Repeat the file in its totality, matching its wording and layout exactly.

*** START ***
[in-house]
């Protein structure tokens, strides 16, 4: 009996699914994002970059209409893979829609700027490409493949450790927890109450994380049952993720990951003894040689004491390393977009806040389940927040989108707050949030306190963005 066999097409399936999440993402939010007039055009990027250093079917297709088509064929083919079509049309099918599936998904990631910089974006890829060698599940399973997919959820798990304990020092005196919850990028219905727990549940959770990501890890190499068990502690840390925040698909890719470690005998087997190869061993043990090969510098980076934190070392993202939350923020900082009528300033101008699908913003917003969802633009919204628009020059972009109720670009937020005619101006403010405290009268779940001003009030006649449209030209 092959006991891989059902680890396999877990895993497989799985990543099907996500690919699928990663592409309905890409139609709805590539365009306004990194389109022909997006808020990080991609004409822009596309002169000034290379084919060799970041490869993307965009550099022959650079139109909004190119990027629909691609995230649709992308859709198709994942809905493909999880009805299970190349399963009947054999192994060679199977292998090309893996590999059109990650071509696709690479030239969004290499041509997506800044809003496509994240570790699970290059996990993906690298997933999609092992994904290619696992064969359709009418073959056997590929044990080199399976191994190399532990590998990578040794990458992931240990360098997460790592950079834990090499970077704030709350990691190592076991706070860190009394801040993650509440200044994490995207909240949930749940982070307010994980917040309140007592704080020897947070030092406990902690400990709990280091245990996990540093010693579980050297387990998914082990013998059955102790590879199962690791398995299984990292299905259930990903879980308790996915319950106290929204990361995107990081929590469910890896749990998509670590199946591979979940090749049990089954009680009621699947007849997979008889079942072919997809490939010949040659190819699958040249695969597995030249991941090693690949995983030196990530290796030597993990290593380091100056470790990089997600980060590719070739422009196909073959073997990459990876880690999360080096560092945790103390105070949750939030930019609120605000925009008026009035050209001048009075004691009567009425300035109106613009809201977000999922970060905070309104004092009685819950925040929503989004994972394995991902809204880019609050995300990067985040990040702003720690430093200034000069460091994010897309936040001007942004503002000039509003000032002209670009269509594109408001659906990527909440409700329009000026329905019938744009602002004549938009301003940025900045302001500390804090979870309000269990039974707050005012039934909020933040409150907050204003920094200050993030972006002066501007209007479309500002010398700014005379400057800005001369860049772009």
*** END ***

[in-house]
């Protein structure tokens, strides 16, 4: 009996699914994002970059209409893979829609700027490409493949450790927890109450994380049952993720990951003894040689004491390393977009806040389940927040989108707050949030306190963005 066999097409399936999440993402939010007039055009990027250093079917297709088509064929083919079509049309099918599936998904990631910089974006890829060698599940399973997919959820798990304990020092005196919850990028219905727990549940959770990501890890190499068990502690840390925040698909890719470690005998087997190869061993043990090969510098980076934190070392993202939350923020900082009528300033101008699908913003917003969802633009919204628009020059972009109720670009937020005619101006403010405290009268779940001003009030006649449209030209 092959006991891989059902680890396999877990895993497989799985990543099907996500690919699928990663592409309905890409139609709805590539365009306004990194389109022909997006808020990080991609004409822009596309002169000034290379084919060799970041490869993307965009550099022959650079139109909004190119990027629909691609995230649709992308859709198709994942809905493909999880009805299970190349399963009947054999192994060679199977292998090309893996590999059109990650071509696709690479030239969004290499041509997506800044809003496509994240570790699970290059996990993906690298997933999609092992994904290619696992064969359709009418073959056997590929044990080199399976191994190399532990590998990578040794990458992931240990360098997460790592950079834990090499970077704030709350990691190592076991706070860190009394801040993650509440200044994490995207909240949930749940982070307010994980917040309140007592704080020897947070030092406990902690400990709990280091245990996990540093010693579980050297387990998914082990013998059955102790590879199962690791398995299984990292299905259930990903879980308790996915319950106290929204990361995107990081929590469910890896749990998509670590199946591979979940090749049990089954009680009621699947007849997979008889079942072919997809490939010949040659190819699958040249695969597995030249991941090693690949995983030196990530290796030597993990290593380091100056470790990089997600980060590719070739422009196909073959073997990459990876880690999360080096560092945790103390105070949750939030930019609120605000925009008026009035050209001048009075004691009567009425300035109106613009809201977000999922970060905070309104004092009685819950925040929503989004994972394995991902809204880019609050995300990067985040990040702003720690430093200034000069460091994010897309936040001007942004503002000039509003000032002209670009269509594109408001659906990527909440409700329009000026329905019938744009602002004549938009301003940025900045302001500390804090979870309000269990039974707050005012039934909020933040409150907050204003920094200050993030972006002066501007209007479309500002010398700014005379400057800005001369860049772009």